Dr. Ian E. Guerrero, current president of OMM, said two in-person missions were relaunched for a first time since the pandemic in December in the Ilocos provinces. During the pandemic’s peak, he said OMM conducted a virtual mission. OMM’s first full-scale, in-person mission will occur this January 9-14.

HFC did a cover story on both community events and published news on other community functions. HFC also did a cover story on the Ohana Medical Mission.

7. Prescription Drug Prices to Lower as Medicare Gets Green Light to Negotiate Drug Prices
History was in the making in 2022 with one of the biggest policy achievements in years as Medicare was granted the right to negotiate drug prices. This means prescription drug prices are expected to lower once the law takes effect. The Medicare drug price negotiations was a part of the Inflation Reduction Act (IRA) of 2022, passed by Congress and signed into law by President Biden.

Pharma has fought to stave off the right for Medicare to negotiate prices for over three decades.

According to the Kaiser Family Foundation, prescription drugs represent 10% of national health spending and nearly 20% of health benefit costs for large employers and Medicare. With IRA’s passage, Medicare would gain the power to negotiate its costs for pharmaceuticals, initially in 2026 for 10 drugs. In Hawaii there are over 280,000 seniors who get their health care through Medicare.

Health reform provisions in the IRA also caps out-of-pocket costs on prescription drugs to $2,000 a year with the option to break that amount into affordable monthly payments. This starts in 2025. Medicare enrollees who take insulin will also pay no more than $35 monthly.IRA’s passage was a major victory for seniors. HFC did an editorial and news on this monumental legislation.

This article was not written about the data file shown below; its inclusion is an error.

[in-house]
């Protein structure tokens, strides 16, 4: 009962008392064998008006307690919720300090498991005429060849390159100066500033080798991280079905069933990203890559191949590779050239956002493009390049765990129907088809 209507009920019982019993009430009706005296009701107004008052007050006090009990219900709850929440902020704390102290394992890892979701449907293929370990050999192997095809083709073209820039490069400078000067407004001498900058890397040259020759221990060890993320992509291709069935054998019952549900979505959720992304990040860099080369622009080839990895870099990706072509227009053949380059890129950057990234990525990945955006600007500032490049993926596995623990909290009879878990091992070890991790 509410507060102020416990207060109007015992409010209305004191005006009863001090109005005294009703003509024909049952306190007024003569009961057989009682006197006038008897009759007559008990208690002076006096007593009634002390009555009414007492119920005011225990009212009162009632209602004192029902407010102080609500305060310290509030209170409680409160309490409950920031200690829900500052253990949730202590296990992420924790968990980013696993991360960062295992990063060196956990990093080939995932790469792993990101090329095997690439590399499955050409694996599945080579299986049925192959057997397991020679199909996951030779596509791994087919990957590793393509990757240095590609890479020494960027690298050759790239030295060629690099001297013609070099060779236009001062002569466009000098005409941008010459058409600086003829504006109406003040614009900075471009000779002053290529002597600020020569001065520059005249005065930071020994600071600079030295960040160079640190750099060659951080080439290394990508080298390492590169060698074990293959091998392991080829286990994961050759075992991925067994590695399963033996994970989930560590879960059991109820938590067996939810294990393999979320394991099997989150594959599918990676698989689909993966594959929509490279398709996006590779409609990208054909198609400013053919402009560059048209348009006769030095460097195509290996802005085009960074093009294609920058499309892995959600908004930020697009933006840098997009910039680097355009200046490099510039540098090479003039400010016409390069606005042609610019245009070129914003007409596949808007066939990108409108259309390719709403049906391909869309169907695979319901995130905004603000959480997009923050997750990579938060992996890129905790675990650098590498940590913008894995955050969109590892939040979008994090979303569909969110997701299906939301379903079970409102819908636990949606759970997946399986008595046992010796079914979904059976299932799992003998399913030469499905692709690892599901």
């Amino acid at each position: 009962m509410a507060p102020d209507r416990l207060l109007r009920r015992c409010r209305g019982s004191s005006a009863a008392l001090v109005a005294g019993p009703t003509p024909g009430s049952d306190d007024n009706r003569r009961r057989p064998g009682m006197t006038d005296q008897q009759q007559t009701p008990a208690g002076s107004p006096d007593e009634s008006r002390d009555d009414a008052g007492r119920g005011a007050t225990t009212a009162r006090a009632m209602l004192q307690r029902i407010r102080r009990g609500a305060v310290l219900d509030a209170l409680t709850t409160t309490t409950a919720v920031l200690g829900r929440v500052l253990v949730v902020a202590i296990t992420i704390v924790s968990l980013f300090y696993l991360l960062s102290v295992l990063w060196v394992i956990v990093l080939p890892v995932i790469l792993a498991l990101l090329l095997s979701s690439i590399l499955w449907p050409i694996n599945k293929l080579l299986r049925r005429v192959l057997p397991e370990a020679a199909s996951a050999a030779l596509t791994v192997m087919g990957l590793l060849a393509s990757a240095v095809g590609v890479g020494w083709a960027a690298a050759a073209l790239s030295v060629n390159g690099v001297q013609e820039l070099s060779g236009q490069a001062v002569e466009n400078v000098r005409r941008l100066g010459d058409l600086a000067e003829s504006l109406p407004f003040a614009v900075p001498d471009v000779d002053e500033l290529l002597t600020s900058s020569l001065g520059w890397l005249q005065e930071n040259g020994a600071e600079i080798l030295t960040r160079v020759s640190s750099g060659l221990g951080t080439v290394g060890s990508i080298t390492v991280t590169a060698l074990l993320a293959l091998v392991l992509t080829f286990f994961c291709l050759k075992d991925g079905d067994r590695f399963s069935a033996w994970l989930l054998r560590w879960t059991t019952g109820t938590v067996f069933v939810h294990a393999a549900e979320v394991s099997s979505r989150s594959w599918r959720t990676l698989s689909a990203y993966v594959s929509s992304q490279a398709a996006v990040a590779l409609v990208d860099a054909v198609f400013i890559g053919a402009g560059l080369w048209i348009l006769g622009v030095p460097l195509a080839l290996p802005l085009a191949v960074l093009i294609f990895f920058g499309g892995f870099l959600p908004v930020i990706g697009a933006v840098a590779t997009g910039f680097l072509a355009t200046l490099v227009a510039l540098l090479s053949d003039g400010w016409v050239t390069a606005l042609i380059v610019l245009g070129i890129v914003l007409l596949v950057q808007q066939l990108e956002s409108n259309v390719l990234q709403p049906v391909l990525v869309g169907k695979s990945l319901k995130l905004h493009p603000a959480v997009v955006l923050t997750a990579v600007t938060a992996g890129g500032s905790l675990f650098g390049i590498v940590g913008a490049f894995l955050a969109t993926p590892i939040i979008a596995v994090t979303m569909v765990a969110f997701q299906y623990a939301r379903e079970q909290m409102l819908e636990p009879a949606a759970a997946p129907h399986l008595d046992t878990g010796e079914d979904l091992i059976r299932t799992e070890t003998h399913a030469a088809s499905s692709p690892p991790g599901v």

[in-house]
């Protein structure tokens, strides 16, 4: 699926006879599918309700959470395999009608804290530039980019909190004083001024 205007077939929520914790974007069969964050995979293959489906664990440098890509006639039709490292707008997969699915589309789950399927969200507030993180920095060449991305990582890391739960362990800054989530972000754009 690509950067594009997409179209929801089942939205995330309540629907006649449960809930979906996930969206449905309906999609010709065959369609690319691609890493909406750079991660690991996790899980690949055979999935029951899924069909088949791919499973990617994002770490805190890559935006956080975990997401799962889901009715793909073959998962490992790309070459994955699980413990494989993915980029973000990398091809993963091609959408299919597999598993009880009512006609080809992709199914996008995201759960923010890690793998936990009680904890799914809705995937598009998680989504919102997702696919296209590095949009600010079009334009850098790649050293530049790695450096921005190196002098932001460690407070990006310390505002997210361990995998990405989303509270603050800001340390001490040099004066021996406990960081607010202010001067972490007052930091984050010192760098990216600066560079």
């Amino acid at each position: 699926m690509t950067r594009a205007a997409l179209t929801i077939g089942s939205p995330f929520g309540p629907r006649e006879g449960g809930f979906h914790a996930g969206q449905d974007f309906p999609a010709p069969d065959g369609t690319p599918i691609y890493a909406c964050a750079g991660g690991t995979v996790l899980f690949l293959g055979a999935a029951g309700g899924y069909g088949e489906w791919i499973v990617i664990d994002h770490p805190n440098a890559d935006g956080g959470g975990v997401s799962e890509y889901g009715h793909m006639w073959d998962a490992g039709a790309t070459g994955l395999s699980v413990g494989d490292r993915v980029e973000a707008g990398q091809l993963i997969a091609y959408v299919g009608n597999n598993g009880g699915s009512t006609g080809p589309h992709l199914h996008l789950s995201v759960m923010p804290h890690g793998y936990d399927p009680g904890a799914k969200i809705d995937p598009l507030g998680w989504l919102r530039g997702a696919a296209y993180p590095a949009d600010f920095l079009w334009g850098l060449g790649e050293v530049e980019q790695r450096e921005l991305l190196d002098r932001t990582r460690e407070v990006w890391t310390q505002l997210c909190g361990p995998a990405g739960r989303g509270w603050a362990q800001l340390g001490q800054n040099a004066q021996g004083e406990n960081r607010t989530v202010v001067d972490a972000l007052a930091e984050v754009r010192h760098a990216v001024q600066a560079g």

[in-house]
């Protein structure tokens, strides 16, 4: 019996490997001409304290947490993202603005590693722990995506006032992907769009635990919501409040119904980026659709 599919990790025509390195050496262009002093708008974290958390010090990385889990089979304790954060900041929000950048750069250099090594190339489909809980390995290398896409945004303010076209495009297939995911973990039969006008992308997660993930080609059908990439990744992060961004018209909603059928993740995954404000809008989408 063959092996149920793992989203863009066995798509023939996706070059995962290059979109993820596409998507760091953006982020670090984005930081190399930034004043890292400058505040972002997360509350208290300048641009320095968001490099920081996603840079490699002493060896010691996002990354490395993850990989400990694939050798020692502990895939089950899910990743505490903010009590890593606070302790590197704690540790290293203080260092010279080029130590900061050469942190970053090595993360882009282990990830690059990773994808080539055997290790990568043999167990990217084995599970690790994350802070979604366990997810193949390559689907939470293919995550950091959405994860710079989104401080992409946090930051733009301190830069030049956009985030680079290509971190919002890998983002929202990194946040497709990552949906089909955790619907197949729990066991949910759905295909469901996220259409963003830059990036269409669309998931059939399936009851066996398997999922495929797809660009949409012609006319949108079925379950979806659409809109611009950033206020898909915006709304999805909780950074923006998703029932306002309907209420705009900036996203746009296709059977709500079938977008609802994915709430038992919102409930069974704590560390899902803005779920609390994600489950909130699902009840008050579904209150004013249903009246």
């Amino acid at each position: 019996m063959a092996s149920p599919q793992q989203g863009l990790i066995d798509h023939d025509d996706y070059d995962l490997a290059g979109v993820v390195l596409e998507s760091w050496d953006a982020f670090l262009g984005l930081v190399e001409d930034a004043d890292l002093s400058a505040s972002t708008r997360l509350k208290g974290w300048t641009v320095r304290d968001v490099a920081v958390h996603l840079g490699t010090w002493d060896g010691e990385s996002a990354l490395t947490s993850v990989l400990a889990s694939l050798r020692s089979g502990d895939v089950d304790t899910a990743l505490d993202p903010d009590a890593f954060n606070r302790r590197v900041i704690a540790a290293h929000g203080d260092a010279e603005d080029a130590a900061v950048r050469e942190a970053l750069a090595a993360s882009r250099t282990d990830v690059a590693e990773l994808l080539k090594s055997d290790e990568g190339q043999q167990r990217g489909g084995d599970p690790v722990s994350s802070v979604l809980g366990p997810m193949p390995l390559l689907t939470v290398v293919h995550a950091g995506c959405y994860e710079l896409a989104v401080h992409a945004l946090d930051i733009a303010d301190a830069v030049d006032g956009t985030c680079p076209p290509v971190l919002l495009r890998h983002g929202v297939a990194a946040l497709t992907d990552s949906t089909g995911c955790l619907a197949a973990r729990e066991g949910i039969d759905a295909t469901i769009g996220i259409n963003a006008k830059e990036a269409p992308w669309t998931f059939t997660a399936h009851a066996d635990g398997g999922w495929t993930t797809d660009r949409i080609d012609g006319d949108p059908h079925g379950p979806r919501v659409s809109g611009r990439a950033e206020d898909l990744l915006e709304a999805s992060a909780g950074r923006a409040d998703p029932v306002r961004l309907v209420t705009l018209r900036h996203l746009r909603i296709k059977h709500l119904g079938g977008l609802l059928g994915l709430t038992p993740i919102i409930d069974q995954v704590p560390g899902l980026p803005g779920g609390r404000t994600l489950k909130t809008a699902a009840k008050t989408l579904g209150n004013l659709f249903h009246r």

8. Hawaii Physician Shortage, Crisis Continues
The current supply-demand shortfall of physician-to-patient is still a crisis in medically underserved communities.

According to the Hawaii Physician Workforce Report the statewide physician shortage from 2019 to the present is estimated to be between 710 and 1,008. The higher number (1,008) is projected when researchers accounted for specialty specific needs.

The proportional need is greatest on the neighbor islands with both Maui and Hawaii County experiencing a physician shortage of 40%.

The report found some of the reasons for the shortage in Hawaii include the aging of physicians and retirement; not enough new physicians are coming to practice in the state; the high cost of living is driving doctors to leave the islands; insurance reimbursement is lower in Hawaii compared to other states; Hawaii lacks adequate residency training positions that forces local graduates to move; administrative tasks got too complicated; and newer technology also got too complicated for older physicians not tech savvy.

The same report estimates Hawaii needs to add as many as 820 doctors to a pool of 3,484 physicians actively providing care to satisfy the need for services.

Dr. Charlie Sonido, CEO of Primary Care Clinic of Hawaii (PCCH), Asst. Clinical Professor of Medicine at the University of Hawaii John A Burns School of Medicine (JABSOM) and founder of Hawaii Physicians Preceptorship Program, said “There is an acute shortage of physicians in the state of Hawaii in all specialties, especially among Filipinos. Our clinic at the Primary Care Clinic of Hawaii has been trying hard to recruit doctors who understand the language and culture of Filipinos to add to our 11-member providers across the state with little success.”

Dr. Sonido adds, “the acute shortage leads to physician overload and subsequently burnout. The insurance companies keep decreasing reimbursement and the overhead keeps going up. As a result, independent solo practice has been dwindling, physicians are retiring early or moving to the mainland. We have tried many ways to reverse the process by increased efficiency, constant innovation and working hours. But you can only do so much, it is near the breaking point.”